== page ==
Date of Award
Charles E. Smith, Jr.
This thesis is a reflection of my general interests in intra-partisan electoral conflict. Empirically, my study is motivated by Aaron King's (2017) theory about the relationship between announcement timing in U.S. Senate primary contests and experience in the arena of federal elections. I develop a measure that credits candidates with the highest score if they are an incumbent Senator, then three lower scores ranging from higher office to no experience. I then examine how this measure relates to the timing of candidacy announcements inside nine upcoming Republican primary contests for U.S. Senate nominations. I test two, tentative hypotheses about how these measures fit together across all of the data I have gathered, and find some support for one of them. However, my thesis is largely inductive, embracing the aim of explaining the contexts of both recent trends in Republican party primary politics -- the present (2018) election's Bannon insurgency and the pre-Trump era's Tea Party activity.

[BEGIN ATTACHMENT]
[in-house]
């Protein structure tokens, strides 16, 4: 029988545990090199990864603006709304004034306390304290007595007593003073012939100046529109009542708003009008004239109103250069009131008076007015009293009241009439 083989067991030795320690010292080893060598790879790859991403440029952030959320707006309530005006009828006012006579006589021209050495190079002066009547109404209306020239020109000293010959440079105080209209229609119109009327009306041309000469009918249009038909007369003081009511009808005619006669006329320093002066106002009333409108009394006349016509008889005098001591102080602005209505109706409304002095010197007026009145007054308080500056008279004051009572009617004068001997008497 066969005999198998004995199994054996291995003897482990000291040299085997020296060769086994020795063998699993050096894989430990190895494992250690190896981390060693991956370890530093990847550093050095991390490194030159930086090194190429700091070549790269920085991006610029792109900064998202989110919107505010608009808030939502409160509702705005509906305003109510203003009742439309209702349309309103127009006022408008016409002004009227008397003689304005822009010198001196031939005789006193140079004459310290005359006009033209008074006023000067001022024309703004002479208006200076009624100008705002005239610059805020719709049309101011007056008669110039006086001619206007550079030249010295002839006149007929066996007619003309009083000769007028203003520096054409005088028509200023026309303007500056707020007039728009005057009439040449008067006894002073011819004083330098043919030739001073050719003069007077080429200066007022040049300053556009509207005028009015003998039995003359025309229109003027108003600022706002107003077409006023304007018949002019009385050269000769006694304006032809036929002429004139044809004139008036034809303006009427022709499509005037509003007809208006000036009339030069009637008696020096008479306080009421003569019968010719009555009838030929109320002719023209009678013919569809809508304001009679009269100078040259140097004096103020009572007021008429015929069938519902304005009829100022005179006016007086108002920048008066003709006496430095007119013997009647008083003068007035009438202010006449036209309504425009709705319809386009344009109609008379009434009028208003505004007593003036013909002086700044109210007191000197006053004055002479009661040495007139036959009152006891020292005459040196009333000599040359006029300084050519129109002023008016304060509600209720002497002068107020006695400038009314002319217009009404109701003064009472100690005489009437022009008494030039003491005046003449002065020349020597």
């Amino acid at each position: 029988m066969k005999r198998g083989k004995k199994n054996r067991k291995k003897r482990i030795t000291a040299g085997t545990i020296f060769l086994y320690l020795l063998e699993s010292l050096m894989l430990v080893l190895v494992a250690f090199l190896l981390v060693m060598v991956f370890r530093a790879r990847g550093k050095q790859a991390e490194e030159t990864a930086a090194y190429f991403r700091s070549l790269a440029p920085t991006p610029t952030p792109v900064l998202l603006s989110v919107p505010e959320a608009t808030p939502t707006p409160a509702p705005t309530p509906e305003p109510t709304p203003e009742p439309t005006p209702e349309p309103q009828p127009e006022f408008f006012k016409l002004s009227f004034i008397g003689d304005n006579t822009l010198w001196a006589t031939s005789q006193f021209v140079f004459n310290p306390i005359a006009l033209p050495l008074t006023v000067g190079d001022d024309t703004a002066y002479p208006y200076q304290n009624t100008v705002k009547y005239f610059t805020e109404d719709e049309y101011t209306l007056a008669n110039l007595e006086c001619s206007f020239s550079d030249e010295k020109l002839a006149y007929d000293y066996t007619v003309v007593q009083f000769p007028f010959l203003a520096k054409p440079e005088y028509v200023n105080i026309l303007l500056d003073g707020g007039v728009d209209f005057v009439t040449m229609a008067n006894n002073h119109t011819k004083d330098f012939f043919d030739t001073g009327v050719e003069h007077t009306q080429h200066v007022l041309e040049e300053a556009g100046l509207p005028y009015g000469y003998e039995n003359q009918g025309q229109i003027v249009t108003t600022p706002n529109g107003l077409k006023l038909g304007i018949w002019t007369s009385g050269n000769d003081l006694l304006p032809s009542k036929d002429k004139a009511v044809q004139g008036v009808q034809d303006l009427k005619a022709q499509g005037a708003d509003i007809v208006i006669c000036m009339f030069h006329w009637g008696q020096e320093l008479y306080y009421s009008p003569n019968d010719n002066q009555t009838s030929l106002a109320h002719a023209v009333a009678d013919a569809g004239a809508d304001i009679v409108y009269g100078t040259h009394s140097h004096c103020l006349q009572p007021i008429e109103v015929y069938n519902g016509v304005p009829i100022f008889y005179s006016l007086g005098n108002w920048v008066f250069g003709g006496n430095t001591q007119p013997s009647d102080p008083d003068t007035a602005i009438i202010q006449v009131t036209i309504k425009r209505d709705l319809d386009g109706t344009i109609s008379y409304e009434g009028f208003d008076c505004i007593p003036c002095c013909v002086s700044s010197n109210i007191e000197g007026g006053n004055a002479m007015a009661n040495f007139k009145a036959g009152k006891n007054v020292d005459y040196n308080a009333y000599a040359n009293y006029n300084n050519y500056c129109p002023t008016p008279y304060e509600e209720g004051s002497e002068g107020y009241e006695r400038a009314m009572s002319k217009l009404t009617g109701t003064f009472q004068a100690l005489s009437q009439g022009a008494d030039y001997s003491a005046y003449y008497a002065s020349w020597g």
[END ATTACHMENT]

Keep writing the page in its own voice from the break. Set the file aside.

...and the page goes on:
Redd, Mitchell, "Exploring Announcement Dynamics in Select Republican Primary Elections" (2018). Honors Theses. 714.